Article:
Second is health. I’ll discuss this more below, but there is an overlap with tracking devices.

Third, tracking devices may be used in conjunction with smart devices. This allows them to be possibly more discreet and less expensive, connecting through Bluetooth Smart (BLE). Perhaps I’ll have a step counter on my hip, a heart rate monitor chest strap, and a temperature sensor on my arm, all talking to Glass. What this does is allows those other devices to cut down on their BOMs, for example, they would not need a display at all if connected to a smart watch or to Glass, because they would already have access to a glance-able display.

Health

This isn’t as much a consumer space, but I think that there is a ton of potential here. We are just now starting to see devices that can start addressing health issues showing up. What’s more, there is some overlap with the tracking devices, for people with lifestyle conditions that would be improved by exercise.

I have started seeing reports of wearable patches being developed that could run on body heat and measure blood pressure. Imagine if there was an easier way to do blood glucose readings with a non-invasive wearable? Or, a potential application for Glass which might assist patients in taking their pills, using computer vision to verify the correct pill, and motion tracking to verify that it was taken, then reporting to the physician. There are lots of potential applications in this space.

Smart Wearables

This is what is going to tie everything together. I’m not sure that people will be still walking around with phones in a few years or not. Either way, smart wearables will enable other categories of wearables, as well as providing their own value. We are starting to see some useful Glassware show up, things like LynxFit and DriveSafe, that really couldn’t be done without Glass or at least not as well.

Conclusion

Wearables are not doomed, and they have not peaked, but we aren’t there yet either. If we still aren’t there in a couple of years, I’ll have to re-think some things, but for now, I’m optimistic.

28 Apr 2014, 16:37

IDE Imports Part 9 - GDK with Eclipse

IDE Imports Part 9 - GDK with Eclipse

This is the ninth of a series of posts discussing how to get Google Glass Mirror (Java) and GDK projects set up in various IDEs.

One of the most common questions that I get from people during workshops is how to get set up either the Mirror quick start, or the GDK project into Eclipse, Android Studio or IntelliJ.

This post will cover importing a GDK project into Eclipse.

0. Clone from GitHub

See previous post.

1. Import Project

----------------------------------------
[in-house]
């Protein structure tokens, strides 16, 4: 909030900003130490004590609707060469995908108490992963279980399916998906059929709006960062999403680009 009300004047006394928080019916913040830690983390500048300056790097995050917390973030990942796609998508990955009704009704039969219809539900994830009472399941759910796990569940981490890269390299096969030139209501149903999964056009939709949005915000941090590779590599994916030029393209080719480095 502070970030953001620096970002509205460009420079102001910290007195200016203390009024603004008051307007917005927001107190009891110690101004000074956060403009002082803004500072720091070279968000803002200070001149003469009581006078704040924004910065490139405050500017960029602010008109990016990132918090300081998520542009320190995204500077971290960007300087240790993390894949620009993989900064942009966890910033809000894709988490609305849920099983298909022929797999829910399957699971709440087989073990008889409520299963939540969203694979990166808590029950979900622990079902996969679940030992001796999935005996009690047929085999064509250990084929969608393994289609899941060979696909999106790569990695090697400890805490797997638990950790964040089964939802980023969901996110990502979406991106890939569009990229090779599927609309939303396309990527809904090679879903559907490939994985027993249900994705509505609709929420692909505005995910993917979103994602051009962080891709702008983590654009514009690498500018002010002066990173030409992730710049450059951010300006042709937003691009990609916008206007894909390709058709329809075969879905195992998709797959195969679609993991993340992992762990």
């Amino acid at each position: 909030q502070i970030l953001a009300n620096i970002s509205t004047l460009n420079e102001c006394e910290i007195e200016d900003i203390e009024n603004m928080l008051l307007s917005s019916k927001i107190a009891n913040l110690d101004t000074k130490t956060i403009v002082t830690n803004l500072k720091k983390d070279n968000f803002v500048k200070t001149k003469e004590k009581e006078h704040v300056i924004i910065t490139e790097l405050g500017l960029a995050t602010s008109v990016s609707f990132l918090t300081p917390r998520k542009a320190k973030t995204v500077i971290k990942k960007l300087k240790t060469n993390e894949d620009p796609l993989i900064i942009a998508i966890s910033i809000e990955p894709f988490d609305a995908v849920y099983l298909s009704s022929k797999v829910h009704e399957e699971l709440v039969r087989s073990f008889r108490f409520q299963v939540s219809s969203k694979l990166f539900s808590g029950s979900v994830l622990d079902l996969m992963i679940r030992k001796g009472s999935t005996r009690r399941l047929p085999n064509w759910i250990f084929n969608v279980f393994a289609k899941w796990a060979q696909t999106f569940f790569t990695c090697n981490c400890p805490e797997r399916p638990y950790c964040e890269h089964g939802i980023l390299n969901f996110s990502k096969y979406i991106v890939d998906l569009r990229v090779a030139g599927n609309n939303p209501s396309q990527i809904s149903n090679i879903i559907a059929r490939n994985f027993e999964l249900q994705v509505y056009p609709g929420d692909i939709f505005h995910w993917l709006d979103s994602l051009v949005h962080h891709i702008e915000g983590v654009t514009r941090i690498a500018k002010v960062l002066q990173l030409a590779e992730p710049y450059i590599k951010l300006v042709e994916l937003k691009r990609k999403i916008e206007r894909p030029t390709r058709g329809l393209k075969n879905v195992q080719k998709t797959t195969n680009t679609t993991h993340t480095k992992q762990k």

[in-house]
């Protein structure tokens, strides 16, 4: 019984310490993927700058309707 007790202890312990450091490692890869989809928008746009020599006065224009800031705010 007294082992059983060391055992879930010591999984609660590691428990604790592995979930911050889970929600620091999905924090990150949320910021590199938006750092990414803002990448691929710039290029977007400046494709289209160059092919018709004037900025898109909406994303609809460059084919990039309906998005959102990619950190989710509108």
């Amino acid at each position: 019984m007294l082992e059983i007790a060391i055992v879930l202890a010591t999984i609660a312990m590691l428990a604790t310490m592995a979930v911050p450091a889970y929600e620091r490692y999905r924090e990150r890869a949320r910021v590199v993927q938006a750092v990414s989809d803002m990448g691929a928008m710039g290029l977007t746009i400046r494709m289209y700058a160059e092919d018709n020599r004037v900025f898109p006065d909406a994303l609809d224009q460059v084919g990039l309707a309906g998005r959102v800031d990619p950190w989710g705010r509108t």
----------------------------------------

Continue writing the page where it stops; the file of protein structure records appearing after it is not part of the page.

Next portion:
File -> Import Project -> Android -> Existing Android Code Into Workspace

2. Select the directory with your project

Make sure that all your source is selected. Then ‘Finish’ and you’ll be done with that.

3. Edit Project Properties

Right click the project, select Properties.

4. Set the SDK as GDK 19

In Project Properties, go to Android, then select the correct SDK.

5. Finished!

You’re all done!

28 Apr 2014, 16:25

IDE Imports Part 8 - Java Mirror with Eclipse

IDE Imports Part 8 - Java Mirror with Eclipse

This is the eighth of a series of posts discussing how to get Google Glass Mirror (Java) and GDK projects set up in various IDEs.

One of the most common questions that I get from people during workshops is how to get set up either the Mirror quick start, or the GDK project into Eclipse, Android Studio or IntelliJ.

This post will cover importing the Java Mirror Quick Start project into Eclipse.

0. Clone from GitHub

See previous post.

1. Install m2e plugin in Eclipse

  • Visit the m2e project site
  • Go to the Downloads section
  • Copy the latest m2e release URL
  • In Eclipse, go to Help -> Install Software
  • Paste the m2e link into the bar, hit ‘enter’ and give it a name, like m2e
  • Select the packages that come up when it loads
  • Install the m2e packages
  • Accept the license
  • Restart Eclipse

2. Import Project

File -> Import Project -> Maven -> Existing Maven Project

3. Hit 'Next’ a few times

Then 'Finish’ and you’ll be done with that.

4. Update the oauth.properties file

I previously made a video with instructions on this. Google has also posted instructions for getting OAuth set up.

5. Fire up a terminal

Run the following from the root of the project:

$ mvn install
$ mvn jetty:run

6. Finished!

You’re all done!

28 Apr 2014, 16:15

IDE Imports Part 7 - Legacy GDK with Android Studio

IDE Imports Part 7 - Legacy GDK with Android Studio

This is the seventh of a series of posts discussing how to get Google Glass Mirror (Java) and GDK projects set up in various IDEs.

One of the most common questions that I get from people during workshops is how to get set up either the Mirror quick start, or the GDK project into Eclipse, Android Studio or IntelliJ.

This post will cover importing a Legacy GDK project into Android Studio.

0. Clone from GitHub

See previous post.

1. Import Project

2. Hit ‘Next’ a few times

Until the project is imported.

The project will automatically be converted into a Gradle project.

3. Add compileSdkVersion to build.gradle

The correct value is:

compileSdkVersion "Google Inc.:Glass Development Kit Preview:19"

4. Fix the AndroidManifest.xml

Need to have one Activity that is considered the launch Activity, otherwise IntelliJ (Android Studio) won’t let you run.

5. Finished!

You’re all done!